Proud to be Native: Youth summit has positive results
April McGill, who lives in San Francisco, recently drove to a youth summit on the Pine Ridge Reservation.  McGill shared her impressions:
The Pine Ridge reservation is 2,800,000 acres in southwestern South Dakota that is home to the 17,775 member Oglala Sioux Tribe. I never thought driving out there would be so bad. It took us 24 hours as we went through Nevada, Utah and Wyoming. We drove through snow, high winds, rain and hail, just missing a tornado.  

When we arrived at the Pine Ridge Reservation, we made our way to the Pine Ridge School.  The school educates about 1,000 students in grades K-12; about 15% of its students live in dorms. They welcomed us inside the dorms where we would stay and into the living quarters where there were big comfy couches with big pillows and big screen TV’s. It was so cozy that we felt right at home.
Pine Ridge is the poorest county in the nation.  Unemployment is 45%, compared to 5.5% for the national average. Most of those living on the rez live in poverty--63%  below the federal poverty level.

Stephanie Poor Bear, 14, sees the pressures of drugs and alcohol with the kids her age. Her father encourages her to play basketball so one day she can go pro.
I shared a room with Lakota Jessica Helper, 17, who lives too faraway for a bus commute. Jessica informed me suicide is a problem on the reservation.
According to the school's counselors and teachers, alcoholism among parents and illegal drug use are the most prominent causes of behavioral disorders among students.

Regardless of such problems, the kids were constantly hugging us and wanting to know more about us, life in a big city, how to break dance, and finding positive ways to deal with the problems they face as on the rez.
Gus Camp, a Ponca and a senior at Pine Ridge High School, has been rapping as a way to stay positive. He plans to attend Oklahoma State University to study writing.
I was impressed by how traditional and culture is very present in their lives. Along with hip-hop posters and music there was also powwow music blaring from the speakers and traditional regalia and eagle feathers in plain view. Student Roki Lone Hill said that despite the influences of the hip-hop culture, they never forget about the traditions of their people. “My Grandma always tells me things about our people,” she said. “She doesn’t let me forget.”  When I told Lone Hill about the crazy weather conditions I traveled in, she said it's what the Lakota call the “Seasonal Celebration -- the ‘welcoming of the thunder beams’ means that spring is coming.  My grandma says it's the awakening of the flowers and the animals. Lightening strikes and that is when it starts and we get all sorts of different weather.  Lone Hill said Lakota people were going up to Carney Peak in the Black Hills to pray, sing and celebrate the seasonal change and give thanks to the Creator.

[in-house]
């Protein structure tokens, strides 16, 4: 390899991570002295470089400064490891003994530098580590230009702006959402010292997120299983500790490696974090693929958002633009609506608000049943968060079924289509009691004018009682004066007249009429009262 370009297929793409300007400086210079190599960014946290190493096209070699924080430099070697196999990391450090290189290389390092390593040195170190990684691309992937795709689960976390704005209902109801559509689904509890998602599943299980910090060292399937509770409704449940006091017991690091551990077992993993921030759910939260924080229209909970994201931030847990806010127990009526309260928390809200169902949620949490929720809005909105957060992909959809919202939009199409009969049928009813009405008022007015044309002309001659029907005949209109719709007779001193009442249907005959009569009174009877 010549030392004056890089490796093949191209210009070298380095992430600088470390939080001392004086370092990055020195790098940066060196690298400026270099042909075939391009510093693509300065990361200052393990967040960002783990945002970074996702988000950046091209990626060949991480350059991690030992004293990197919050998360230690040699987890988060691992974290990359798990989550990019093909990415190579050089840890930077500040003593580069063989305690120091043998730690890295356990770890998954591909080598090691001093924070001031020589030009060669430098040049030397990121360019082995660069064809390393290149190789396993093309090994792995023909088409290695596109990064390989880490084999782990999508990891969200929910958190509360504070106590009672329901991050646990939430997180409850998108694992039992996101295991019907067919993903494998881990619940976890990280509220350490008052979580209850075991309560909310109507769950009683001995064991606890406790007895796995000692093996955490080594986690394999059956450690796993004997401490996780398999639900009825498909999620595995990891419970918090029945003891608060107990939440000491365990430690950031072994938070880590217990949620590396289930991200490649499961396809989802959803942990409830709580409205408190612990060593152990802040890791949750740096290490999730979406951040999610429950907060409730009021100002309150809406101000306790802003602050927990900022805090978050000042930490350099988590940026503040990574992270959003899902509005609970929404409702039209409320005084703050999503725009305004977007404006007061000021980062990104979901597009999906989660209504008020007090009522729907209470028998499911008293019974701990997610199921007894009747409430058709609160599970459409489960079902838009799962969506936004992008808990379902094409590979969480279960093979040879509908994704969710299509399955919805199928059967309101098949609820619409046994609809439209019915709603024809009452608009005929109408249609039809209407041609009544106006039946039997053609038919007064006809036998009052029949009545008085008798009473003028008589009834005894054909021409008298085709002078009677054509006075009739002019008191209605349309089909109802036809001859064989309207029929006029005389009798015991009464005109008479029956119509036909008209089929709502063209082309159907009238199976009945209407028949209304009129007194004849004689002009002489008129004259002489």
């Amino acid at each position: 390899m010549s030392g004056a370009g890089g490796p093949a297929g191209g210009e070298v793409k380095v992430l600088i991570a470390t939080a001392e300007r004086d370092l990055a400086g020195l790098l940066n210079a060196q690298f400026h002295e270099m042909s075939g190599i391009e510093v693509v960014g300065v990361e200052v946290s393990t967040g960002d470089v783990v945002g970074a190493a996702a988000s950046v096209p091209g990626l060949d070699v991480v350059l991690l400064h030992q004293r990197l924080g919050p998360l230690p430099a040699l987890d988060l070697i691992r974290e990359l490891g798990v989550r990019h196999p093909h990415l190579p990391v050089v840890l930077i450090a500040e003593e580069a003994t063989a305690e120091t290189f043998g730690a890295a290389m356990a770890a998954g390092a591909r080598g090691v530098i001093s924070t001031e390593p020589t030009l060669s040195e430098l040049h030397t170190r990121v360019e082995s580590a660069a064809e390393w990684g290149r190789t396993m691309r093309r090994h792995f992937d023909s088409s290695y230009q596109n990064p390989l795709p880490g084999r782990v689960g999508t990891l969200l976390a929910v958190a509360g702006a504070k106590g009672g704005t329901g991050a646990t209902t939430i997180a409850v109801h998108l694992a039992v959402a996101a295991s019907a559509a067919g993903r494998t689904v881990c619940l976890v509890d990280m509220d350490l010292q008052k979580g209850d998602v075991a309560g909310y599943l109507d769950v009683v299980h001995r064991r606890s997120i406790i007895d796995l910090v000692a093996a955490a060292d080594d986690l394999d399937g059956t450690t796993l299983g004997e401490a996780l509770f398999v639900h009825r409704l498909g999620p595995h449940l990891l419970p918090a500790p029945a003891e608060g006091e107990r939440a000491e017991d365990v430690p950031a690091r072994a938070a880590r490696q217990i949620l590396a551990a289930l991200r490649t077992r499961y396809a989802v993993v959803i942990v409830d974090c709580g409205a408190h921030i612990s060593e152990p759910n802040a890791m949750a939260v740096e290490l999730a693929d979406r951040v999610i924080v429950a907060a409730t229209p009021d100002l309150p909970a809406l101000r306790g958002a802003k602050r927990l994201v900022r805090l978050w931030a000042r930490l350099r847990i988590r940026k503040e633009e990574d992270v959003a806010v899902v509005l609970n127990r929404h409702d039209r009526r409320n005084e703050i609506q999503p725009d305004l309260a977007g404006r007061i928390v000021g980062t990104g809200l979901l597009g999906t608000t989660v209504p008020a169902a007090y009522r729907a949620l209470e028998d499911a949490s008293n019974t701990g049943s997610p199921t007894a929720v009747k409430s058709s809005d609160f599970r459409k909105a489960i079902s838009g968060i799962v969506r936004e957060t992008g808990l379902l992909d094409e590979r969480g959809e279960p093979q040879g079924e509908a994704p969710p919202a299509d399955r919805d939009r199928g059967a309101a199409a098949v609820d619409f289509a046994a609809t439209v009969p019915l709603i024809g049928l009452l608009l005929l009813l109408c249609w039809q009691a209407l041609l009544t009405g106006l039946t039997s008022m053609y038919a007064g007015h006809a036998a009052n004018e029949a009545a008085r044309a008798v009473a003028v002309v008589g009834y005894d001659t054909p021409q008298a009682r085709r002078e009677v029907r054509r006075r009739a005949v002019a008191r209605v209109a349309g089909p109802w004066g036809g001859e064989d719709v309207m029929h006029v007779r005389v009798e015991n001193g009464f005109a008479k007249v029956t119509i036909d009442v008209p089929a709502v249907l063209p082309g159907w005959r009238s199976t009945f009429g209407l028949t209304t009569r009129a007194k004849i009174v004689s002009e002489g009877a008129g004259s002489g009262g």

Conference Seeks Solutions for Indian Education
South Dakota: Robert Watters, a freshman at Pine Ridge High School, says too many of his classmates don’t understand or participate in their Lakota culture. That could be one reason they don’t stay in school. “A lot of kids don’t care that they’re Lakota,” he said. “They’re trying to be black and white. They don’t want to be Lakota because they know it’s a hard life, and they want to take the easy way out.”  That easier way often includes joining gangs, drinking and dropping out of school, he said. Robert, 15, made his statement at the "Strengthening Partnerships for American Indian, Alaskan Native and Native Hawaiian Students Education Project" conference in Rapid City. About 100 school officials from 16 states attended the conference. One featured speaker, Luann Werdel,  directs the Freshman Academy program at Pine Ridge High School. Freshman Academy was created to help keep new ninth-graders in school. Students are divided into small learning communities and attend all classes with that same group of students. By the end of their freshman year, the students will have visited a college and a vocational school and will have completed a life and learning skills course.  Now in its second year, the program is proving it works: reading levels improved among last year’s freshman, and the dropout rate decreased dramatically.  “We still have a long way to go with academic achievement, but all of the students moved at least one reading level,” Werdel said. “We made AYP (adequate yearly progress) with our freshman for the first time in 31 years.”

The Olympics of Indian basketball
South Dakota: In 1976, it began with an 8-team tournament to prepare American Indian youth for the basketball season ahead. Today, the Lakota Nation Invitational has grown to 30 teams, with 15 boys and 15 girls teams competing.  The LNI is more than just a basketball tournament. It has turned into the social event of the year for the Lakota people. Thousands travel from all of South Dakota's nine Indian reservations and from reservations in bordering states.  Besides basketball, the tourney now includes traditional hand games, language contests, volleyball and wrestling. Many educational organizations plan their winter meetings in and around the tournament. The LNI brings as much as $5,000,000 to the Rapid City economy at a time when tourism is low. 

2005 Lakota Nation Invitational Results
Mato Sica Bracket:
1st- St. Thomas More
2nd- St. Francis
3rd- Cheyenne-Eagle Butte
4th- Pine Ridge
5th- Little Wound
6th- Lower Brule
7th- Red Cloud
8th- Custer
Paha Sapa Bracket:
1st- McLaughlin
2nd- Crow Creek
3rd- Standing Rock
4th- Crazy Horse
5th- Dakota Oyate
6th- Todd County
7th- Hill City
8th- Takini

Program, activities teach Lakota values